(658), Putnam(~45), Lake(450), Orange(207), and Gadsden(201).

A total of 289 enrollees paid non-resident tuition in one county and trans-

ferred to another county during the year. There may be some duplication in this

item and in the item covering migratory agricultural workers if pupils transferred

several times during the year.

R&S 6/1/60

(C P Y)




1. Total amount of Non-Resident Tuition collected. . . . .$

2. Number of Non-Resident students exempt from payment of
Non-Resident Tuition because parents or guardians:

a. Are in military service, . . . . . . . . .

b. Are civilian employees and the cost of the pupil's
education is provided in part or in whole by Federal
subsidy to State supported schools . . . . .

. *

co Are migratory agricultural workers. . . .

3. Number of Non-Resident pupils who transferred to your
county from other Florida counties in which they had
already paid the Non-Resident Tuition fee. . . . .

* 0 0 *

4. Your comments in the space below on any or all of the following points will be of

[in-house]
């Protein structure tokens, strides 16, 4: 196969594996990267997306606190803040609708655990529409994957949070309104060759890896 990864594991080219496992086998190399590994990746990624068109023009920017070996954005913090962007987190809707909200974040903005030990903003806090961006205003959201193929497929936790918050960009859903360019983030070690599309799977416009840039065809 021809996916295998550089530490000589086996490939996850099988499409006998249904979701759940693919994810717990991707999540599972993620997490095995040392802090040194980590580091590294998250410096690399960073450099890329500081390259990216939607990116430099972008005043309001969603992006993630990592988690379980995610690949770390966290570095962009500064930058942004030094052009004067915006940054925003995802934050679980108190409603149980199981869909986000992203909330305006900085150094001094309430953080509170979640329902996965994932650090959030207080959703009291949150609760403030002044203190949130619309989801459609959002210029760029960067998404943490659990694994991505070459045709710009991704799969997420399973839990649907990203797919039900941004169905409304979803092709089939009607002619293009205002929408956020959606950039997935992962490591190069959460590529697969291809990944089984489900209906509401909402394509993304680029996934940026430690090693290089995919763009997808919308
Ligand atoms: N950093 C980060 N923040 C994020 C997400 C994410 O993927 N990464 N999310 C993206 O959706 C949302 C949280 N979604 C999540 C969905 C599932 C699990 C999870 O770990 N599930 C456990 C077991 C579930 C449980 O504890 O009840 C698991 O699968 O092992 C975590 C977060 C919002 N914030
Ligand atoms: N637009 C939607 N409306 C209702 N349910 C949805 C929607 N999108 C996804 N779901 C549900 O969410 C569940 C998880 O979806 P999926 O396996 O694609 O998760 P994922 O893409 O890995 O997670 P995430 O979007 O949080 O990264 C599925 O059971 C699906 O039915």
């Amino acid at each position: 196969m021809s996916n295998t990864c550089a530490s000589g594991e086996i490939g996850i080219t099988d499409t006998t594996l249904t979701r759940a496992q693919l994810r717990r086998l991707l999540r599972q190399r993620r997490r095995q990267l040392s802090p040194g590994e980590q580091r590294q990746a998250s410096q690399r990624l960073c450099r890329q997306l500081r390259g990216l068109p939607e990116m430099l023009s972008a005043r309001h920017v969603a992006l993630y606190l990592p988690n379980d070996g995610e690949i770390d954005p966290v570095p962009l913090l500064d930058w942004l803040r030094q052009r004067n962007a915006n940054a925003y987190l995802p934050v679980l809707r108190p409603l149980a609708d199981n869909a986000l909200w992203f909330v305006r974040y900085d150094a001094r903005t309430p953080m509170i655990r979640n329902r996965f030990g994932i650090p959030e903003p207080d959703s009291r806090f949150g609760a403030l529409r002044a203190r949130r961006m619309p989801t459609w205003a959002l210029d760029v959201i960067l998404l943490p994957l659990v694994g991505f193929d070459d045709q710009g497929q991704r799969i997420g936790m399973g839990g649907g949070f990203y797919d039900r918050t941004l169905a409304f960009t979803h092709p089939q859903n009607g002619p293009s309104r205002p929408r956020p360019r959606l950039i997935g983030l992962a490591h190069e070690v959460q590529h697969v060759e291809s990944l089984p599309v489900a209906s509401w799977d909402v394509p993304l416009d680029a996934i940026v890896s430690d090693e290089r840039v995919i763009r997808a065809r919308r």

help in evaluating the effects of the Non-Resident Tuition Law; a. Your general
opinion of this law; b. General reaction of non-residents to the payment of tui-
tion; c. Specific recommendations for improving the law; d. Particular problems
that have arised in administration of this law,

Please be as specific as possible, bearing in mind that we may want to reproduce
your remarks in a report. Use the back of this sheet or additional pages if


Table 1


Number of Non-Resident Students Exempt Number of
Total From Payment Because Parents or Guardians Non-Resident
Amount of Are in Are Civilian Are Migratory Pupils nho
Counties Non-Resident Military Employees and Agricultural Transferred to
Tuition Service Federal Subsidy Workers County After
Collected Provided to State Payment in
Supported Schools Another County
Alachua $- 500 27 -
Baker -
Bay 4- 34 2,376
Bradford -
Brevard 300 99575*"-
Broward 13,950 73 -- 11 0
Calhoun -
Charlotte 750 4 3
Citrus _
Clay 841 634 _
Collier 1,000 ... ........... ....... -
Columbia 5 10 4 -
Dade 31,670 2,113 169 658 29
DeSoto 1 6 1
Dixie 35 -
Duval 500 NA NA NA NA
Escambia 500 1,176 663 10
Flagler 1 -
Franklin 9 -.
Gadsden 16 201
Gilchrist -..
Glades 100 .
Gulf 112 -
Hamilton 3